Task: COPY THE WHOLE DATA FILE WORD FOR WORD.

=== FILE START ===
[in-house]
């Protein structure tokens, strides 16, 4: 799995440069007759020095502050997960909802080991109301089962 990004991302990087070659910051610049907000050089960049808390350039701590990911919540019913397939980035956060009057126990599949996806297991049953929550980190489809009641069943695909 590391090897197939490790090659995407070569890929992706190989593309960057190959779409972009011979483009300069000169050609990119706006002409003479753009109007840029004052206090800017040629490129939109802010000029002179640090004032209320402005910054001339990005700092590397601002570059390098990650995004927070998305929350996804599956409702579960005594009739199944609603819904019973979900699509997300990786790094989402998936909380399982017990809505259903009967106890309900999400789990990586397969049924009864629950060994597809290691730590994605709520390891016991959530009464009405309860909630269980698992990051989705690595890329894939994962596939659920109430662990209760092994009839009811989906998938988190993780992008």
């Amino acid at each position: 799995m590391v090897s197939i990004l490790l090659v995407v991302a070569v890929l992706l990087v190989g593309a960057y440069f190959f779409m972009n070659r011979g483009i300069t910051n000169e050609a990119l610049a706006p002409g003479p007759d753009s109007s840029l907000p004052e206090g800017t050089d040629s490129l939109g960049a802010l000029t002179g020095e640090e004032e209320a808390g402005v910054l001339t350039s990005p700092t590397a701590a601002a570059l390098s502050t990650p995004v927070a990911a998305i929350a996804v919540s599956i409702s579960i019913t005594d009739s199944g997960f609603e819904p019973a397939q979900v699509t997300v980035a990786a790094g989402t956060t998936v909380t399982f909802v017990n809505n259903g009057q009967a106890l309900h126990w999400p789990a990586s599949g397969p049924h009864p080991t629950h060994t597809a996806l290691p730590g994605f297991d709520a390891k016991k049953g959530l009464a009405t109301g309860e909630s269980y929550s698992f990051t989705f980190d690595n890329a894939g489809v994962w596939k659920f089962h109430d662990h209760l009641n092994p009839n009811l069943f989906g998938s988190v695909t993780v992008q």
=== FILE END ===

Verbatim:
[in-house]
């Protein structure tokens, strides 16, 4: 799995440069007759020095502050997960909802080991109301089962 990004991302990087070659910051610049907000050089960049808390350039701590990911919540019913397939980035956060009057126990599949996806297991049953929550980190489809009641069943695909 590391090897197939490790090659995407070569890929992706190989593309960057190959779409972009011979483009300069000169050609990119706006002409003479753009109007840029004052206090800017040629490129939109802010000029002179640090004032209320402005910054001339990005700092590397601002570059390098990650995004927070998305929350996804599956409702579960005594009739199944609603819904019973979900699509997300990786790094989402998936909380399982017990809505259903009967106890309900999400789990990586397969049924009864629950060994597809290691730590994605709520390891016991959530009464009405309860909630269980698992990051989705690595890329894939994962596939659920109430662990209760092994009839009811989906998938988190993780992008």
């Amino acid at each position: 799995m590391v090897s197939i990004l490790l090659v995407v991302a070569v890929l992706l990087v190989g593309a960057y440069f190959f779409m972009n070659r011979g483009i300069t910051n000169e050609a990119l610049a706006p002409g003479p007759d753009s109007s840029l907000p004052e206090g800017t050089d040629s490129l939109g960049a802010l000029t002179g020095e640090e004032e209320a808390g402005v910054l001339t350039s990005p700092t590397a701590a601002a570059l390098s502050t990650p995004v927070a990911a998305i929350a996804v919540s599956i409702s579960i019913t005594d009739s199944g997960f609603e819904p019973a397939q979900v699509t997300v980035a990786a790094g989402t956060t998936v909380t399982f909802v017990n809505n259903g009057q009967a106890l309900h126990w999400p789990a990586s599949g397969p049924h009864p080991t629950h060994t597809a996806l290691p730590g994605f297991d709520a390891k016991k049953g959530l009464a009405t109301g309860e909630s269980y929550s698992f990051t989705f980190d690595n890329a894939g489809v994962w596939k659920f089962h109430d662990h209760l009641n092994p009839n009811l069943f989906g998938s988190v695909t993780v992008q």